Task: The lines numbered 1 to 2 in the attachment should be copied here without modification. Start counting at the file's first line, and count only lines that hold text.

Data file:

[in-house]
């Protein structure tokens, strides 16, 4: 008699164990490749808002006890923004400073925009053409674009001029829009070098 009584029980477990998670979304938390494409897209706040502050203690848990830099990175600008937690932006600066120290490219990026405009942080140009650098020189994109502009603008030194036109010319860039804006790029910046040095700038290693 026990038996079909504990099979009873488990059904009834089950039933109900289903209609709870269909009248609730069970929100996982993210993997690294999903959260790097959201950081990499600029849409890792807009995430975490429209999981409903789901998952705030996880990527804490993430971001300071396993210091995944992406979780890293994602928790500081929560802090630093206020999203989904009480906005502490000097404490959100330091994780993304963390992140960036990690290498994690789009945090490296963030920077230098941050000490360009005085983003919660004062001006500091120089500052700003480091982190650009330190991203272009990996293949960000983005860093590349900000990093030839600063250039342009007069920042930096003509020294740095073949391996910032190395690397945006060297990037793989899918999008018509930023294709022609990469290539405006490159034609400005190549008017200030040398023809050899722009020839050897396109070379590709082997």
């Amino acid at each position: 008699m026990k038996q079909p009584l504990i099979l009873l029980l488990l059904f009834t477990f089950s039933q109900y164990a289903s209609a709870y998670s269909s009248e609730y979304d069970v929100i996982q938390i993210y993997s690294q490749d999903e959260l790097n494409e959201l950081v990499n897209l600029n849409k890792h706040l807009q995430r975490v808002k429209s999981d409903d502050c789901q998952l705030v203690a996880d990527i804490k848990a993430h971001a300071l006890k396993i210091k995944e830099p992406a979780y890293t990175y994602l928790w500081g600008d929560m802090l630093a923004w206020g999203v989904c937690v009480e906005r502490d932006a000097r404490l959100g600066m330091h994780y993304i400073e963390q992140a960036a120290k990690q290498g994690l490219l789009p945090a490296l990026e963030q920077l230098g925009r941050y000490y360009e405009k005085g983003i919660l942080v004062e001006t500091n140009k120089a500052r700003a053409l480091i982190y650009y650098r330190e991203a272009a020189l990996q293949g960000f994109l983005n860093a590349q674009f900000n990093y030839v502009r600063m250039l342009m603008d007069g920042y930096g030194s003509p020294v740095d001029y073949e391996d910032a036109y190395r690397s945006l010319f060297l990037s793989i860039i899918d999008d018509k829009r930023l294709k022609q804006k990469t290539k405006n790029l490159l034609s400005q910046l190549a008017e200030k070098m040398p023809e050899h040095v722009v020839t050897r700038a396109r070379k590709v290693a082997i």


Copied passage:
[in-house]
């Protein structure tokens, strides 16, 4: 008699164990490749808002006890923004400073925009053409674009001029829009070098 009584029980477990998670979304938390494409897209706040502050203690848990830099990175600008937690932006600066120290490219990026405009942080140009650098020189994109502009603008030194036109010319860039804006790029910046040095700038290693 026990038996079909504990099979009873488990059904009834089950039933109900289903209609709870269909009248609730069970929100996982993210993997690294999903959260790097959201950081990499600029849409890792807009995430975490429209999981409903789901998952705030996880990527804490993430971001300071396993210091995944992406979780890293994602928790500081929560802090630093206020999203989904009480906005502490000097404490959100330091994780993304963390992140960036990690290498994690789009945090490296963030920077230098941050000490360009005085983003919660004062001006500091120089500052700003480091982190650009330190991203272009990996293949960000983005860093590349900000990093030839600063250039342009007069920042930096003509020294740095073949391996910032190395690397945006060297990037793989899918999008018509930023294709022609990469290539405006490159034609400005190549008017200030040398023809050899722009020839050897396109070379590709082997």